Since horizontally-scrolling emails aren’t common, it’s helpful to provide visual cues for the reader to scroll to the right and see the rest of the message. In ExactTarget’s email, they used road signs and arrows to help guide the reader along. In BrightWave’s holiday email, breaking the message into small chunks both visually and rationally keep you moving to the right — you can’t continue reading the message until you scroll — and the preview pane of most email clients prevents the entire width of the email from being displayed all at once. It can also be helpful to add a button or other call-to-action on the far right side of the email to better gauge the number of readers that scroll.

Only a portion of BrightWave’s email is visible in the preview pane, but the imagery encourages users to continue scrolling

One thing to keep in mind about horizontally-scrolling emails: Outlook 2007+ has a maximum scroll width of 2110px. BrightWave’s email is about 2010px long: just below the Outlook limit!

IMAGES-OFF OPTIMIZATION? KIND OF.

How does this email look in an images-off environment? Let’s take a look.

Since they use a very dark gray background color for the entire email, it does stand out compared to the typical white background of an images-disabled email. However, in most email clients, the black-text-on-black-background made the ALT text nearly invisible. To make ALT text stand out on a dark background, you can try using styled ALT text, which is supported in most webkit-based email clients (and when readers open webmail in webkit browsers). In this example, the ALT text is blue on the first image since it was linked. Also, in the mobile version of the email, all of the images have the same ALT text  — “From BrightWave Marketing.” I’m not sure if this was intentional or a mistake, but they could have used similar ALT text from desktop version to give their subscribers a better understanding of what the images could be, and offer more accurate ALT text for mobile users with devices that block images by default.

WANT US TO ANALYZE YOUR EMAIL?

Do you have an email that you’re especially proud of? Email us at inspiration@litmus.com — we’d love to feature it in our inspiration series!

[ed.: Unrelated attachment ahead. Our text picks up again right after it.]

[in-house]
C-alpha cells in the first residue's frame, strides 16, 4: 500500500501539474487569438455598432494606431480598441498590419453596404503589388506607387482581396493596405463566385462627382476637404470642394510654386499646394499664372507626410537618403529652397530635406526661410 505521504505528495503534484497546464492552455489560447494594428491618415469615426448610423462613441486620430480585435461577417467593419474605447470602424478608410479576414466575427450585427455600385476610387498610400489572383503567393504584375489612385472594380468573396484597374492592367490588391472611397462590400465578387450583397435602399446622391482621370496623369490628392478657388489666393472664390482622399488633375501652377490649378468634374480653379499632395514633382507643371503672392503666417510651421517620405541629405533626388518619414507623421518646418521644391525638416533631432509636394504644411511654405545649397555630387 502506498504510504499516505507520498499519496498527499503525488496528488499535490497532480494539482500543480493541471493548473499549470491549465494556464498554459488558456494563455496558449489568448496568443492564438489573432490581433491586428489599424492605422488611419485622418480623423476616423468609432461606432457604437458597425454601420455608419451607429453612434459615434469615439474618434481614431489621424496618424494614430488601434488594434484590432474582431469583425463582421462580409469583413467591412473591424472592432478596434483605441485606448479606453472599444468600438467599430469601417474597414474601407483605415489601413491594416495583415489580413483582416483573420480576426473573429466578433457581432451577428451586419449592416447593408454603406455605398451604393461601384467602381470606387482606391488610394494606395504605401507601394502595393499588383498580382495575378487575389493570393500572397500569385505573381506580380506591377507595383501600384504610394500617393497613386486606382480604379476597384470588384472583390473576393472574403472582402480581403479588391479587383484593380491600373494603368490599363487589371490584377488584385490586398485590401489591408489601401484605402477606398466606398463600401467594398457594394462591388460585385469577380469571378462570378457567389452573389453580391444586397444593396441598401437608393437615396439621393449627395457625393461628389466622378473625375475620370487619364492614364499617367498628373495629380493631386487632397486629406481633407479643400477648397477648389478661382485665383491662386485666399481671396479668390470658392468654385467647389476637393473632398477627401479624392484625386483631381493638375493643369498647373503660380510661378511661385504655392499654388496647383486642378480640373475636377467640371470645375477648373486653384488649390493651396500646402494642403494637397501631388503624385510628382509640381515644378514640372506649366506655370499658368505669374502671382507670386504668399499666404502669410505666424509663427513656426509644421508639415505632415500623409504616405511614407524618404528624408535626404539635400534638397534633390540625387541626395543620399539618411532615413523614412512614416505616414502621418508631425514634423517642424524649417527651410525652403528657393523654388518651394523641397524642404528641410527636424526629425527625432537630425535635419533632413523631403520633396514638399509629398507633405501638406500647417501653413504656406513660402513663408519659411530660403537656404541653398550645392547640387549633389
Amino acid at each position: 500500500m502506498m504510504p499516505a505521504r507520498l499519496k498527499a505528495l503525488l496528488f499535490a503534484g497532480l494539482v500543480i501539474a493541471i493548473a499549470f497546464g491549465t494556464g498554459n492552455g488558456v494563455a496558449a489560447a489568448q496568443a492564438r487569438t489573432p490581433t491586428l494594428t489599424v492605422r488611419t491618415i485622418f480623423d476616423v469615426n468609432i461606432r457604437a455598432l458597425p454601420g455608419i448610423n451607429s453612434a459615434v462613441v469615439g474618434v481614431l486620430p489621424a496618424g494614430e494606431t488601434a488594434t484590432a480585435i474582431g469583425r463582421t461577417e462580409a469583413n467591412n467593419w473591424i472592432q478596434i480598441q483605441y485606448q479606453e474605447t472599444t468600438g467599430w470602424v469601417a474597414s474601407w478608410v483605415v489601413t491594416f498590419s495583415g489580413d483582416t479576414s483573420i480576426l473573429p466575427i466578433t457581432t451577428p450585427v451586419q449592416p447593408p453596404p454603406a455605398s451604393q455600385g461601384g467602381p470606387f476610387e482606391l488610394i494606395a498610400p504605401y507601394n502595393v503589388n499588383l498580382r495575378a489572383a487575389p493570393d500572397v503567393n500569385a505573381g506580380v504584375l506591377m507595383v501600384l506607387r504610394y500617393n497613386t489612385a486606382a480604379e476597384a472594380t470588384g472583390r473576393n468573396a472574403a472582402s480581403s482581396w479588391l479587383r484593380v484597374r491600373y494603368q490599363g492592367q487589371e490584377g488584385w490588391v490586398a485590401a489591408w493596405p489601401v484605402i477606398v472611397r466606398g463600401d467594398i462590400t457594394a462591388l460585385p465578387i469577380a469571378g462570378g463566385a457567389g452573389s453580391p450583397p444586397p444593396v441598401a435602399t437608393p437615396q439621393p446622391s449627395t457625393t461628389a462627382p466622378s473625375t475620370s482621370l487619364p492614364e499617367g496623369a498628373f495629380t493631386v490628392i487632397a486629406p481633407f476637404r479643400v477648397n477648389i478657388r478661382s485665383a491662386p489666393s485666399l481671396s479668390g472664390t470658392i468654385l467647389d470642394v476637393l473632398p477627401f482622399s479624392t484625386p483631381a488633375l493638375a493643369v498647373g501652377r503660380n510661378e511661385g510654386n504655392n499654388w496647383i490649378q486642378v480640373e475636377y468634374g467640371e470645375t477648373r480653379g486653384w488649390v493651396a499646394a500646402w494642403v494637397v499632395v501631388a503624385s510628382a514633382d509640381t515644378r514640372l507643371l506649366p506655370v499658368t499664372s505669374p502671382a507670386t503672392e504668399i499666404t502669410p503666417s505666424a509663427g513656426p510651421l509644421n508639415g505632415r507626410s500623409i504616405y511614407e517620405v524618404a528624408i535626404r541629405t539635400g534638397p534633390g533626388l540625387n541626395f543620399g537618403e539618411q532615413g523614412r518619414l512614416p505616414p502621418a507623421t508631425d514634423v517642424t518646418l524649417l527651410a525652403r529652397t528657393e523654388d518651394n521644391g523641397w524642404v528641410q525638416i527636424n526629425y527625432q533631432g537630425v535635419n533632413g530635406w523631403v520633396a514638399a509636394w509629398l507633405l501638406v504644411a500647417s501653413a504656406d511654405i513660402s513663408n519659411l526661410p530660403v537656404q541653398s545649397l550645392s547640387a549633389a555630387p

ADDITIONAL RESOURCES.

  • http://www.tedgoas.com/ Ted Goas

    Interesting, any idea how they generated two different emails? This looks like something too complex for media queries alone to handle. Especially with Outlook in the mix!

    • http://www.litmus.com Justine, Litmus

      Hi Ted! I’ve been digging into the HTML this morning. It looks like they’ve combined a media query along with hiding the images for the mobile version. I’ve reached out to the folks at BrightWave to see if they’re interested in commenting here. I’ll keep you posted!

      • http://mindgrapes.ryantuttle.com Ryan P. Tuttle

        Hey Ted/Justine

        Obviously, there’s a bit more than meets the eye in how we do this type of mobile optimization. We’re using the RESS design approach to mobile (normally applied to websites), so there is a server-side component. You can probably tell that lends itself to a lot of extra work (and HTML), but we’ve actually developed software that automates much of the process so that we don’t have to start from scratch every time a client wants to send out a mobile optimized email.

        • http://www.litmus.com Justine, Litmus

          Thanks for swinging by to comment, Ryan! As far as I know, this is the first I’ve interacted with an email optimized with RESS techniques: pretty cool! I’d love to hear more about your experiences with this and its support in email. Any chance you’d like to do a guest post?